Model: Lucky Blue Smith
Photographer: Sebastian Kim
GQ, January 2016
Model: Lucky Blue Smith
Photographer: Sebastian Kim
GQ, January 2016
Édouard Manet was at the peak of his notoriety when the young Henri Fantin-Latour exhibited this portrait at the Salon of 1867. Manet himself chose not to submit any work that year, having had his submission rejected by the 1866 Salon jury. In this commanding image of the great French artist, Fantin portrayed Manet not as a painter, but as a flâneur, a sophisticated man-about-town whose eyes are open to every nuance of modern life. The background of the painting is almost completely blank, both in homage to works by Manet and in emulation of photographic portraits of the period.
In 1867, having been regularly rejected by the official Salon, Édouard Manet decided to present a private exhibition of 56 of his works in an independent pavilion close to the Exposition Universelle in Paris. Henri Fantin-Latour’s decision to submit this portrait of his friend—signed “To my friend Manet”—to the Salon that year may have been calculated to play off Manet’s increasing notoriety. A critic admitted that it was hard to reconcile the elegant figure in the portrait with the long-haired bohemian he had imagined Manet to be.
“It is impossible to contemplate the Salon walls without condoling with Mr. Steichen on the conflict between art and popular prudery. The camera can represent flesh so superbly that, if I dared, I would never photograph a figure without asking that figure to take it clothes off. I delight in mankind as nature makes it, and take such a moderate interest in mere garments that my tailor…has..had to change his name to avoid the public discredit of my callous abuse of his masterpieces….”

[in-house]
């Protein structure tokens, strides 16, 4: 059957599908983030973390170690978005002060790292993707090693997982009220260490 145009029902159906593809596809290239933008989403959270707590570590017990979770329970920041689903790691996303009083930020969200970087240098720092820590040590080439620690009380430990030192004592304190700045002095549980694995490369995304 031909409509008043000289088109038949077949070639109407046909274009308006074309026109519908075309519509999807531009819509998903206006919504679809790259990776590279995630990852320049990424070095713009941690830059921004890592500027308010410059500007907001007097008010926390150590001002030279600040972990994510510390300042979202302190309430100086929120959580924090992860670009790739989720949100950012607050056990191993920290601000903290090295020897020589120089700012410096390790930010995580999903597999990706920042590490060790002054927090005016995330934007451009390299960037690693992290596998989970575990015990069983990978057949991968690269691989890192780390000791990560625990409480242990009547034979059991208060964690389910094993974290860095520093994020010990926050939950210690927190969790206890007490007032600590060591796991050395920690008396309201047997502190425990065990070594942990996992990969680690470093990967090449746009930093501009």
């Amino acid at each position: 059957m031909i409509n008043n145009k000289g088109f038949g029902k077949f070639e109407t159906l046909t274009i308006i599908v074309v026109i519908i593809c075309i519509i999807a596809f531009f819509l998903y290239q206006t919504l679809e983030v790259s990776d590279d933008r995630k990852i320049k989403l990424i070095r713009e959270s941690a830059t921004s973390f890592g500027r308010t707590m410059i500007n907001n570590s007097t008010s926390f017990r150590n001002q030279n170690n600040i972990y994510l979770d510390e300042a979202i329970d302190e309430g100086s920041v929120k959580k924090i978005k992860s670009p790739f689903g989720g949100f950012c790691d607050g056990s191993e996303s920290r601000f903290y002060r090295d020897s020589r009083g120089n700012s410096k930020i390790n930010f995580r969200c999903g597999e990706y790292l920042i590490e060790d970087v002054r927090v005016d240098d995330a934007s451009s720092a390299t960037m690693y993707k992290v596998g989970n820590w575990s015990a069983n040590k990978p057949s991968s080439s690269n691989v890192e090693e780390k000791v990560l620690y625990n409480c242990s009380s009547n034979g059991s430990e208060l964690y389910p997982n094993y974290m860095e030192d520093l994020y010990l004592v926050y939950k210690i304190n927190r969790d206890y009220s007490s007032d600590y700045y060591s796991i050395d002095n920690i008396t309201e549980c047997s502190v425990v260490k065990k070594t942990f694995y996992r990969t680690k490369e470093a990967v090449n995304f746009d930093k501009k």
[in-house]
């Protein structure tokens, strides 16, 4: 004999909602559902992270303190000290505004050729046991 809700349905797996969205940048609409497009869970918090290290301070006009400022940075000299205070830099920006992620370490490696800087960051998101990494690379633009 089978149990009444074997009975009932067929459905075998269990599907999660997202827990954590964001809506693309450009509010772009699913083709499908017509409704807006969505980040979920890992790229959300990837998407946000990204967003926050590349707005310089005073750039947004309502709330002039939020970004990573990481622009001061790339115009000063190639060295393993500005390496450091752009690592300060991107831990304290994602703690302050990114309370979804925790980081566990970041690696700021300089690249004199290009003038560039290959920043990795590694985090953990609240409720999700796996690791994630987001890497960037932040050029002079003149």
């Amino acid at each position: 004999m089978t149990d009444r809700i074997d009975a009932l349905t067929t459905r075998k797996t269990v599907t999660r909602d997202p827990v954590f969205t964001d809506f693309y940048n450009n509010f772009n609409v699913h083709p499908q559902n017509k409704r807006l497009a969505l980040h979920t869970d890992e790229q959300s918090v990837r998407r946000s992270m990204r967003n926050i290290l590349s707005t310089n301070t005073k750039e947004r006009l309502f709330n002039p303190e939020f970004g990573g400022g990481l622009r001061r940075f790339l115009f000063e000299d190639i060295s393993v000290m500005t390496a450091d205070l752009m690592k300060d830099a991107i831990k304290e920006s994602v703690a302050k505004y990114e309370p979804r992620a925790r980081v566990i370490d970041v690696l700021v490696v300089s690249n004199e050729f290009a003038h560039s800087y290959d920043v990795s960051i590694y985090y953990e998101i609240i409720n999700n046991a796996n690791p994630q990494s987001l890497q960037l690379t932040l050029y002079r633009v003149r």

George Bernard Shaw
(16 October 1902)
SUCIO, MAL VESTIDO
“En el camino de los perros mi alma encontró
a mi corazón. Destrozado, pero vivo,
sucio, mal vestido y lleno de amor.
En el camino de los perros, allí donde no quiere ir nadie.
Un camino que sólo recorren los poetas
cuando ya no les queda nada por hacer.
¡Pero yo tenía tantas cosas que hacer todavía!
Y sin embargo allí estaba: haciéndome matar
por las hormigas rojas y también
por las hormigas negras, recorriendo las aldeas
vacías: el espanto que se elevaba
hasta tocar las estrellas.
Un chileno educado en México lo puede soportar todo,
pensaba, pero no era verdad.
Por las noches mi corazón lloraba. El río del ser, decían
unos labios afiebrados que luego descubrí eran los míos,
el río del ser, el río del ser, el éxtasis
que se pliega en la ribera de estas aldeas abandonadas.
Sumulistas y teólogos, adivinadores
y salteadores de caminos emergieron
como realidades acuáticas en medio de una realidad metálica.
Sólo la fiebre y la poesía provocan visiones.